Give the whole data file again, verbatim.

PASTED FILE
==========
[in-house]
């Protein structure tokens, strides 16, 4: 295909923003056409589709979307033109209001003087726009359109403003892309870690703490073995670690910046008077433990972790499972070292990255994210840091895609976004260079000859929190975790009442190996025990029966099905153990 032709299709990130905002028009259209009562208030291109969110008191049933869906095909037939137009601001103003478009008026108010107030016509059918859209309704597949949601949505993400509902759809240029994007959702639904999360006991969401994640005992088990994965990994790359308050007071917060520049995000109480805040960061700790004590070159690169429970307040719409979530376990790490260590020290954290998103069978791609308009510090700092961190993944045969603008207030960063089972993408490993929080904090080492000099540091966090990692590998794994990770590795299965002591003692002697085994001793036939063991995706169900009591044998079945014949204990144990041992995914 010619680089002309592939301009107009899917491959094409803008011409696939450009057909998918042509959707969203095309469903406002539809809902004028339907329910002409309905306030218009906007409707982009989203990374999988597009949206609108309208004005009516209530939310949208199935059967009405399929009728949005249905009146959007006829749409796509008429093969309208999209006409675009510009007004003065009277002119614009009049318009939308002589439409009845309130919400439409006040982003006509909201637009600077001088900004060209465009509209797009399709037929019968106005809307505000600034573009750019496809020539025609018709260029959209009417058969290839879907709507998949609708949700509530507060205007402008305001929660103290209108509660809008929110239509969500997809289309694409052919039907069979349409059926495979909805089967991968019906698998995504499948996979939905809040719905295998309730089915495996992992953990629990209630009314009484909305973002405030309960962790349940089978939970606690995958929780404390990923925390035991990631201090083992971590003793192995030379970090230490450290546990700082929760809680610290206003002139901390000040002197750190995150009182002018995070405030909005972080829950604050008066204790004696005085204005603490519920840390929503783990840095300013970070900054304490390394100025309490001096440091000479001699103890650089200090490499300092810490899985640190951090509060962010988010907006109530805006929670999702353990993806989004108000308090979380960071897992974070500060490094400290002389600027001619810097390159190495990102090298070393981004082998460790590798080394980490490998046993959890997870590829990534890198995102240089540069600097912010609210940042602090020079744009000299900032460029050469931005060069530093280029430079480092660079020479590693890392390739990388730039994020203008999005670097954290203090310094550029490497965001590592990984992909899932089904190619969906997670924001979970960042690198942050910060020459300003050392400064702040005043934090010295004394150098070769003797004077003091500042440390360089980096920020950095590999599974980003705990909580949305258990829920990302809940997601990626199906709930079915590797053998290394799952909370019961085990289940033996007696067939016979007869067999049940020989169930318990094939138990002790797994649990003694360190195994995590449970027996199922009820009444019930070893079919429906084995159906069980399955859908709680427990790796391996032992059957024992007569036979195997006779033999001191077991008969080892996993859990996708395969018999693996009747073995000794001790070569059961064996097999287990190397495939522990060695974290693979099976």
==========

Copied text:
[in-house]
């Protein structure tokens, strides 16, 4: 295909923003056409589709979307033109209001003087726009359109403003892309870690703490073995670690910046008077433990972790499972070292990255994210840091895609976004260079000859929190975790009442190996025990029966099905153990 032709299709990130905002028009259209009562208030291109969110008191049933869906095909037939137009601001103003478009008026108010107030016509059918859209309704597949949601949505993400509902759809240029994007959702639904999360006991969401994640005992088990994965990994790359308050007071917060520049995000109480805040960061700790004590070159690169429970307040719409979530376990790490260590020290954290998103069978791609308009510090700092961190993944045969603008207030960063089972993408490993929080904090080492000099540091966090990692590998794994990770590795299965002591003692002697085994001793036939063991995706169900009591044998079945014949204990144990041992995914 010619680089002309592939301009107009899917491959094409803008011409696939450009057909998918042509959707969203095309469903406002539809809902004028339907329910002409309905306030218009906007409707982009989203990374999988597009949206609108309208004005009516209530939310949208199935059967009405399929009728949005249905009146959007006829749409796509008429093969309208999209006409675009510009007004003065009277002119614009009049318009939308002589439409009845309130919400439409006040982003006509909201637009600077001088900004060209465009509209797009399709037929019968106005809307505000600034573009750019496809020539025609018709260029959209009417058969290839879907709507998949609708949700509530507060205007402008305001929660103290209108509660809008929110239509969500997809289309694409052919039907069979349409059926495979909805089967991968019906698998995504499948996979939905809040719905295998309730089915495996992992953990629990209630009314009484909305973002405030309960962790349940089978939970606690995958929780404390990923925390035991990631201090083992971590003793192995030379970090230490450290546990700082929760809680610290206003002139901390000040002197750190995150009182002018995070405030909005972080829950604050008066204790004696005085204005603490519920840390929503783990840095300013970070900054304490390394100025309490001096440091000479001699103890650089200090490499300092810490899985640190951090509060962010988010907006109530805006929670999702353990993806989004108000308090979380960071897992974070500060490094400290002389600027001619810097390159190495990102090298070393981004082998460790590798080394980490490998046993959890997870590829990534890198995102240089540069600097912010609210940042602090020079744009000299900032460029050469931005060069530093280029430079480092660079020479590693890392390739990388730039994020203008999005670097954290203090310094550029490497965001590592990984992909899932089904190619969906997670924001979970960042690198942050910060020459300003050392400064702040005043934090010295004394150098070769003797004077003091500042440390360089980096920020950095590999599974980003705990909580949305258990829920990302809940997601990626199906709930079915590797053998290394799952909370019961085990289940033996007696067939016979007869067999049940020989169930318990094939138990002790797994649990003694360190195994995590449970027996199922009820009444019930070893079919429906084995159906069980399955859908709680427990790796391996032992059957024992007569036979195997006779033999001191077991008969080892996993859990996708395969018999693996009747073995000794001790070569059961064996097999287990190397495939522990060695974290693979099976």